“I hear your land has oft been troubled by earthquakes.”
Drusi looked doubtfully around and about. Hadn't been an earthquake for...for who knew how long? She scratched the back of her head, saying,
'Never heard it from me, I reckon. Wonder whose tale it was you tread upon.”
The witch smiled at the jest. A natural, easy, human smile. It made her marked face seem much more attractive and less formidable.
“Perhaps I was misinformed,” she said lightly, “But the Underpeople are seldom mistaken about these things. Of course, they have different notions about time. What they consider 'often' or 'recent' may not seem at all so to us.”
The Underpeople! What folly. Myths and ghosts, Drusi thought to herself but said nothing aloud. Saying nothing is always the best course of action when one disagrees with a witch. Instead, she nodded peaceably and merely replied,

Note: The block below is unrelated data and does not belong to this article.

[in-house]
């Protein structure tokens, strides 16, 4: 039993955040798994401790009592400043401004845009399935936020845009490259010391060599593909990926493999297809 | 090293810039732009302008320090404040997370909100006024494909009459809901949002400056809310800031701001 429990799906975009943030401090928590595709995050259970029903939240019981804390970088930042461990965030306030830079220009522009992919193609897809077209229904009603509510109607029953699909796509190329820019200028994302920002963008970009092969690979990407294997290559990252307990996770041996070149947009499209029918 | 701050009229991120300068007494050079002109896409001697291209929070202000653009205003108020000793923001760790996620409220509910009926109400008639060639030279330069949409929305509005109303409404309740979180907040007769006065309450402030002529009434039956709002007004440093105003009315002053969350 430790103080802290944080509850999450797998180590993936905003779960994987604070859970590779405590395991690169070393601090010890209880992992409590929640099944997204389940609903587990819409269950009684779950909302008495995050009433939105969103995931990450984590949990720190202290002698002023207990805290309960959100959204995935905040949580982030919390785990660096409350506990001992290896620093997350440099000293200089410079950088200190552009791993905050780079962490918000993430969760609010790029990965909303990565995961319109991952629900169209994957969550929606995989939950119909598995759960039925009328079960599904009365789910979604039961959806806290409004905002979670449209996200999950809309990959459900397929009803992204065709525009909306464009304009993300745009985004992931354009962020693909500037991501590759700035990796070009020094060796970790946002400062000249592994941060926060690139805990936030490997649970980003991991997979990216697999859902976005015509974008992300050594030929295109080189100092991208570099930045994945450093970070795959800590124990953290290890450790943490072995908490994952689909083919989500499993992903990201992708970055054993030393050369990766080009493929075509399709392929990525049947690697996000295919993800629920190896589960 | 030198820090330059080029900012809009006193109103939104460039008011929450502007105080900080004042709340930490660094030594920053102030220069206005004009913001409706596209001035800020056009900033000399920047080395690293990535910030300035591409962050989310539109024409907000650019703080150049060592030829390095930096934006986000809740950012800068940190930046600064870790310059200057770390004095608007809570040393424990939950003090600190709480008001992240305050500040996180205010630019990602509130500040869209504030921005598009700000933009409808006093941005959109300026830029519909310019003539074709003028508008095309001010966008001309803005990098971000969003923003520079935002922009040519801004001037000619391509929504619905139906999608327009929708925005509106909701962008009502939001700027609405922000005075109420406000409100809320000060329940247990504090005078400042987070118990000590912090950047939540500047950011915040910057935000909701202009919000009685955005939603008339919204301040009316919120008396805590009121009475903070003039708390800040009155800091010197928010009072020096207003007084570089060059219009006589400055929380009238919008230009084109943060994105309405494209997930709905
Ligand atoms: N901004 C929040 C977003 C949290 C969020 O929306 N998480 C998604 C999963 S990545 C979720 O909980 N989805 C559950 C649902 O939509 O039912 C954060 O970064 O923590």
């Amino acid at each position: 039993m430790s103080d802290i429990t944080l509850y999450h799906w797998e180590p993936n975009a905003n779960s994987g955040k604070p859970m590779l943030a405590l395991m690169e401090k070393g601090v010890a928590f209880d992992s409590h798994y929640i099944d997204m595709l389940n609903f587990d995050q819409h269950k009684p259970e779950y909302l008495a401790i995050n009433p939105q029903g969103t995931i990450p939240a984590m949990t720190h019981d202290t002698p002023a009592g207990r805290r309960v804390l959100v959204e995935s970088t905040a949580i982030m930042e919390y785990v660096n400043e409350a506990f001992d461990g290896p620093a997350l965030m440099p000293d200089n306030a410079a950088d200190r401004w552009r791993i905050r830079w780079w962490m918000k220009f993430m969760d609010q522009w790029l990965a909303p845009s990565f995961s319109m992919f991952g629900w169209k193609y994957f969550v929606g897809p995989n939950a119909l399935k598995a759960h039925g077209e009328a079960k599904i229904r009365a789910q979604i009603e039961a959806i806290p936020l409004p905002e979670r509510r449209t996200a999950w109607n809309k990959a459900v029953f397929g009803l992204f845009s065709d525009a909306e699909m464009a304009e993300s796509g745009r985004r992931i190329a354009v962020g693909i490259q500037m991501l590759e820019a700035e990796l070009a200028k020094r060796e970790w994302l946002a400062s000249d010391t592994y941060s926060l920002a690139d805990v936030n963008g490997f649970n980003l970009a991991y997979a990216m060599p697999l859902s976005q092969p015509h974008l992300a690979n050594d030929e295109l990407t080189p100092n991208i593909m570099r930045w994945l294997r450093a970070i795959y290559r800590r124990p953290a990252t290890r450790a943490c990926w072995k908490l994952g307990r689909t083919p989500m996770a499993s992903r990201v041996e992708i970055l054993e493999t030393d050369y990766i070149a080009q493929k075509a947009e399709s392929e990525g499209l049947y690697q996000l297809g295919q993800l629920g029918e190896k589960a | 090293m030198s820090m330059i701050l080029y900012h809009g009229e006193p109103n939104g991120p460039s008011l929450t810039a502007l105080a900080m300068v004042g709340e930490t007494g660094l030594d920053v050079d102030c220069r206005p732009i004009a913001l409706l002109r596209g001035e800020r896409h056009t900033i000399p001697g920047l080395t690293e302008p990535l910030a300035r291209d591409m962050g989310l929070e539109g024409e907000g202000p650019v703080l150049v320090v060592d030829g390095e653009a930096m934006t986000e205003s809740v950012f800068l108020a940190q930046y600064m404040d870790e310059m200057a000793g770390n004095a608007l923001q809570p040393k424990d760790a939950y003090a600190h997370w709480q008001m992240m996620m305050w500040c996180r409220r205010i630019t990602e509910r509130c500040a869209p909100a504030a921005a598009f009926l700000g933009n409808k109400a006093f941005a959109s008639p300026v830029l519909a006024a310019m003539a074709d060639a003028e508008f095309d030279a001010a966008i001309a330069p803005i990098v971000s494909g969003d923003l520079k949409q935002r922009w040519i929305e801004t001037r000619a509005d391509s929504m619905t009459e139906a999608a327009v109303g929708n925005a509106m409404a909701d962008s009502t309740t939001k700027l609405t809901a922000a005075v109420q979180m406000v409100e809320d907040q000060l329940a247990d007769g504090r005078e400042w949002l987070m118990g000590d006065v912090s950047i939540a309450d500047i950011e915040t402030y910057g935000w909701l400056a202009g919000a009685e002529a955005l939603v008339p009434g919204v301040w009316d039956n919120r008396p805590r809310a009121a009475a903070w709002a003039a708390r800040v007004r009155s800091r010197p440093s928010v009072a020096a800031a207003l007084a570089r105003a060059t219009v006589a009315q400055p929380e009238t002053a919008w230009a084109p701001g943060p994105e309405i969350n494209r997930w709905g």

“Must step lively to put the bread on before the oven cools. Then I'm off to the barns to tump muck into the digesteer. Dunno who to hand you off to. Sounds like Ma-Matron's business to me. They're all afield and only breeders to home, save me and the bratlings.”
“Allow me to see to the barns,” she said (ever so politely – just like kingsfolk, but nicer-feeling). “I've no wish to disturb your daily rounds. There is always time enough for doing—that, is, I mean, to say there is no hurry. Please return to your household duties. I will attend you and yours at the Househall later, perhaps when you all have a moment of more leisure.”
“You'll join us for the meal, never fear. Want you anything just now? Sip at the well? Or fetch you an ale, if you like.”
The witch disclaimed any present needs for more substantial sustenance, but accepted a sip of well water, as was required by custom.